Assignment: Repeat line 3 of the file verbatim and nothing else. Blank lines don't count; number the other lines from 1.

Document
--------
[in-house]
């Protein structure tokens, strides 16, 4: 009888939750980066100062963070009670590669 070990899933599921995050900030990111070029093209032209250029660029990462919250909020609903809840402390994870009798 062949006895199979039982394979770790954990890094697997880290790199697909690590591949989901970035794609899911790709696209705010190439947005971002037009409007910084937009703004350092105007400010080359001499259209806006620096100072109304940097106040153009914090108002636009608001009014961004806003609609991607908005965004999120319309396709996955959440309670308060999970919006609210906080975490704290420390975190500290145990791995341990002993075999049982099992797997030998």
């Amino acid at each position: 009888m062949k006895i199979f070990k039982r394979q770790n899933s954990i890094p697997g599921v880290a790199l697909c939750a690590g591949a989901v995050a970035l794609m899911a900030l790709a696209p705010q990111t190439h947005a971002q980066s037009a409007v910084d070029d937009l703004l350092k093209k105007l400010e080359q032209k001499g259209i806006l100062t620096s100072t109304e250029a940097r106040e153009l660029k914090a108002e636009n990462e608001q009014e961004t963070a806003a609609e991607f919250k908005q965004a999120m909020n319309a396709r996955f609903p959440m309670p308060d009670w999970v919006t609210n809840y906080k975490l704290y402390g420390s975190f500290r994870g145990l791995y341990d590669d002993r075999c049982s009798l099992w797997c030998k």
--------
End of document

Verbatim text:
């Amino acid at each position: 009888m062949k006895i199979f070990k039982r394979q770790n899933s954990i890094p697997g599921v880290a790199l697909c939750a690590g591949a989901v995050a970035l794609m899911a900030l790709a696209p705010q990111t190439h947005a971002q980066s037009a409007v910084d070029d937009l703004l350092k093209k105007l400010e080359q032209k001499g259209i806006l100062t620096s100072t109304e250029a940097r106040e153009l660029k914090a108002e636009n990462e608001q009014e961004t963070a806003a609609e991607f919250k908005q965004a999120m909020n319309a396709r996955f609903p959440m309670p308060d009670w999970v919006t609210n809840y906080k975490l704290y402390g420390s975190f500290r994870g145990l791995y341990d590669d002993r075999c049982s009798l099992w797997c030998k």